I should bring this back to the aforementioned bad news. The UK has its own dark matter direct detection experiments as well. In particular, Imperial leads the ZEPLIN-III experiment which has, at times, had the world’s best limits on dark matter, and is poised to possibly confirm this possible detection — this will be funded for the next couple of years. Unfortunately, STFC has decided that the next generation of dark matter experiments, EURECA and LUX-ZEPLIN, needed to make convincing statements about these results, weren’t possible to fund.
PAMELA (Payload for Antimatter Matter Exploration and Light-nuclei Astrophysics) is a Russian-Italian satellite measuring the composition of cosmic rays. One of the motivations for the measurements is the indirect detection of dark matter — the very-weakly-interacting particles that make up about 25% of the matter in the Universe (with, as I’m sure you all know by now) normal matter about 5% and the so-called Dark Energy the remaining 70%. By observing the decay products of the dark matter — with more decay occurring in the densest locations — we can probe the properties of the dark particles. So far, these decays haven’t yet been unequivocally observed. Recently, however, members of the PAMELA collaboration have been out giving talks, carefully labelled “preliminary”, showing the kind of excess cosmic ray flux that dark matter might be expected to produce.
But preliminary data is just that, and there’s a (usually) unwritten rule that the audience certainly shouldn’t rely on the numerical details in talks like these. Cirelli & Strumia have written a paper based on those numbers, “Minimal Dark Matter predictions and the PAMELA positron excess” (arXiv:0808.3867), arguing that the data fits their pet dark-matter model, so-called minimal dark matter (MDM). MDM adds just a single type of particle to those we know about, compared to the generally-favored supersymmetric (SUSY) dark matter model which doubles the number of particle types in the Universe (but has other motivations as well). What do the authors base their results on? As they say in a footnote, “the preliminary data points for positron and antiproton fluxes plotted in our figures have been extracted from a photo of the slides taken during the talk, and can thereby slightly differ from the data that the PAMELA collaboration will officially publish” (originally pointed out to me in the physics arXiv blog).
This makes me very uncomfortable. It would be one thing to write a paper saying that recent presentations from the PAMELA team have hinted at an excess — that’s public knowledge. But a photograph of the slides sounds more like amateur spycraft than legitimate scientific data-sharing.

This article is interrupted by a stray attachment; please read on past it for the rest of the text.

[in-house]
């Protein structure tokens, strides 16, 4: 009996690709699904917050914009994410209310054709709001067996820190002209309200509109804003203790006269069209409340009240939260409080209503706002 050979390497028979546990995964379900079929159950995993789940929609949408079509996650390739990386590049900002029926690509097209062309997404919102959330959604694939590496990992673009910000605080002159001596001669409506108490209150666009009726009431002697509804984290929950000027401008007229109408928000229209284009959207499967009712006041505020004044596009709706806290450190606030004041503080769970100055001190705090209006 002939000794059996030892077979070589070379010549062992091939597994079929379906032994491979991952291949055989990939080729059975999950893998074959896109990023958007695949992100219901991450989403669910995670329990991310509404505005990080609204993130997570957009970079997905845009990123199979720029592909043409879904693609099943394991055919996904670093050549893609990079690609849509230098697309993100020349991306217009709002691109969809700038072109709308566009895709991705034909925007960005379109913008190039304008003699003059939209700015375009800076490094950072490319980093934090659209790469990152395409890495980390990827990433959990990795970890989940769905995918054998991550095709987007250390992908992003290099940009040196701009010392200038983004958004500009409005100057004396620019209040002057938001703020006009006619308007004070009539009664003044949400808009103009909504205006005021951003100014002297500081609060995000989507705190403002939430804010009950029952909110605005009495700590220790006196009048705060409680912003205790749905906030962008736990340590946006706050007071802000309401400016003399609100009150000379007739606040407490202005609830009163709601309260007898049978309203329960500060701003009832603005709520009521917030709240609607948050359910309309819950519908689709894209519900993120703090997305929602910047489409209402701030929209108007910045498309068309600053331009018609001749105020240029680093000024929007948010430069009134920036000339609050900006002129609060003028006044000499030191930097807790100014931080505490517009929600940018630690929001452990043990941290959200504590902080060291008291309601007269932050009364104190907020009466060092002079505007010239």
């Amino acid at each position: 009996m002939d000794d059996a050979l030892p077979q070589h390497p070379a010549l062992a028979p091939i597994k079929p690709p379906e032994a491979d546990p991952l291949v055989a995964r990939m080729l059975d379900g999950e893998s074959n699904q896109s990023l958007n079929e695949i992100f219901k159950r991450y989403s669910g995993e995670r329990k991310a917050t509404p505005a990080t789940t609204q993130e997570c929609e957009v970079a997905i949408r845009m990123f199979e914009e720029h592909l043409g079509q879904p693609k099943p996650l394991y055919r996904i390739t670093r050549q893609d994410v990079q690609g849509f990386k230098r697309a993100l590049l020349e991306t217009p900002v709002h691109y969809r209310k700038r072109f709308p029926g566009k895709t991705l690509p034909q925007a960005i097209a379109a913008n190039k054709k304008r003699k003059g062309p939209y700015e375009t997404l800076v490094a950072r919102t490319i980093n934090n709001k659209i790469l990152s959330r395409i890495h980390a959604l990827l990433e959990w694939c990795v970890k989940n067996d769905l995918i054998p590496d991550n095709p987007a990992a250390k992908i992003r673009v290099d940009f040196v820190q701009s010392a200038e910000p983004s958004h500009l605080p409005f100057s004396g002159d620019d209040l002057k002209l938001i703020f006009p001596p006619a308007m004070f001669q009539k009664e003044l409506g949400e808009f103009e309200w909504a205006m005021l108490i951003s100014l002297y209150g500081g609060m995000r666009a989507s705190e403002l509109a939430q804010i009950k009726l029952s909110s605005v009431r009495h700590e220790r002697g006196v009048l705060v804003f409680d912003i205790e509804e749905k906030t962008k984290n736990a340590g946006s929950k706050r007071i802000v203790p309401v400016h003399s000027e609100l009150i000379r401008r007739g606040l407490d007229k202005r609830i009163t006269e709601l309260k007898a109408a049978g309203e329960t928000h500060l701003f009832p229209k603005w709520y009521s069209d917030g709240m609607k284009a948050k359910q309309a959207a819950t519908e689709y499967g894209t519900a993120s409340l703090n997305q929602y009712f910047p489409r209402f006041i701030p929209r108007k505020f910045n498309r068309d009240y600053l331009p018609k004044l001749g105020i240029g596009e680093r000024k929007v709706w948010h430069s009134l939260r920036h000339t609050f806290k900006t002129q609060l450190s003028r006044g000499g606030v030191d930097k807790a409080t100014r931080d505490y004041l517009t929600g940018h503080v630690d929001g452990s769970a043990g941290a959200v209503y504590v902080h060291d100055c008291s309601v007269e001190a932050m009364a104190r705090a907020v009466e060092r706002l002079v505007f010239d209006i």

Indeed, it’s to avoid such inadvertent data-sharing (which has happened in the CMB community in the past) that the Planck Satellite team has come up with its rather draconian communication policy (which is itself located in a password-protected site): essentially, the first rule of Planck is you do not talk about Planck. The second rule of Planck is you do not talk about Planck. And you don’t leave paper in the printer, or plots on your screen. Not always easy in our hot-house academic environments.
Update: Bergstrom, Bringmann, & Edsjo, “New Positron Spectral Features from Supersymmetric Dark Matter - a Way to Explain the PAMELA Data?” (arXiv: 0808.3725) also refers to the unpublished data, but presents a blue swathe in a plot rather than individual points. This seems a slightly more legitimate way to discuss unpublished data. Or am I just quibbling?
Update 2: One of the authors of the MDM paper comments below. He makes one very important point, which I didn’t know about: “Before doing anything with those points we asked the spokeperson of the collaboration at the Conference, who agreed and said that there was no problem”. Essentially, I think that absolves them of any “wrongdoing” — if the owners of the data don’t have a problem with it, then we shouldn’t, either (although absent that I think the situation would still be dicey, despite the arguments below and elsewhere). And so now we should get onto the really interesting question: is this evidence for dark matter, and, if so, for this particular model. (An opportunity for Bayesian model comparison!?)